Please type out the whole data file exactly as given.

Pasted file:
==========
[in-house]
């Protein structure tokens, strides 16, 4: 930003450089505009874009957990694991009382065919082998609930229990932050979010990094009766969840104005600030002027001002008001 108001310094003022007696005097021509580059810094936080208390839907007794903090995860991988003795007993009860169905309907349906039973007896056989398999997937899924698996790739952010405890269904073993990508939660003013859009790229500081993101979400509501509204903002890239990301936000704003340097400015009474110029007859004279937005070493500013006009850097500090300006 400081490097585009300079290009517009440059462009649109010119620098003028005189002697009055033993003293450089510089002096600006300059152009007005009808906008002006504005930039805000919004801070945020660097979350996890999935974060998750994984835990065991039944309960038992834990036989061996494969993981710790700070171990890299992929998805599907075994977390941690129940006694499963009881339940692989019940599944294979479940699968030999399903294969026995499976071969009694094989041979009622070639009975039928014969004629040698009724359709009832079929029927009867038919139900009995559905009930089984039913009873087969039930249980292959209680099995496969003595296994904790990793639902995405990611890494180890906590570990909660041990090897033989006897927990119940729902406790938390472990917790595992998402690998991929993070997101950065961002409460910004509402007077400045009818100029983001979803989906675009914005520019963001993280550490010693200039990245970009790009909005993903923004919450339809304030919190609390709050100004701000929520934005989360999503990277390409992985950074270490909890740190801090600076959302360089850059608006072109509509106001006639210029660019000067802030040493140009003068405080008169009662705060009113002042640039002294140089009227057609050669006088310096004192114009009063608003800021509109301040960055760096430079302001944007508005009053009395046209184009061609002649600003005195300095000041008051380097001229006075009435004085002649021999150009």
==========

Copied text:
[in-house]
């Protein structure tokens, strides 16, 4: 930003450089505009874009957990694991009382065919082998609930229990932050979010990094009766969840104005600030002027001002008001 108001310094003022007696005097021509580059810094936080208390839907007794903090995860991988003795007993009860169905309907349906039973007896056989398999997937899924698996790739952010405890269904073993990508939660003013859009790229500081993101979400509501509204903002890239990301936000704003340097400015009474110029007859004279937005070493500013006009850097500090300006 400081490097585009300079290009517009440059462009649109010119620098003028005189002697009055033993003293450089510089002096600006300059152009007005009808906008002006504005930039805000919004801070945020660097979350996890999935974060998750994984835990065991039944309960038992834990036989061996494969993981710790700070171990890299992929998805599907075994977390941690129940006694499963009881339940692989019940599944294979479940699968030999399903294969026995499976071969009694094989041979009622070639009975039928014969004629040698009724359709009832079929029927009867038919139900009995559905009930089984039913009873087969039930249980292959209680099995496969003595296994904790990793639902995405990611890494180890906590570990909660041990090897033989006897927990119940729902406790938390472990917790595992998402690998991929993070997101950065961002409460910004509402007077400045009818100029983001979803989906675009914005520019963001993280550490010693200039990245970009790009909005993903923004919450339809304030919190609390709050100004701000929520934005989360999503990277390409992985950074270490909890740190801090600076959302360089850059608006072109509509106001006639210029660019000067802030040493140009003068405080008169009662705060009113002042640039002294140089009227057609050669006088310096004192114009009063608003800021509109301040960055760096430079302001944007508005009053009395046209184009061609002649600003005195300095000041008051380097001229006075009435004085002649021999150009």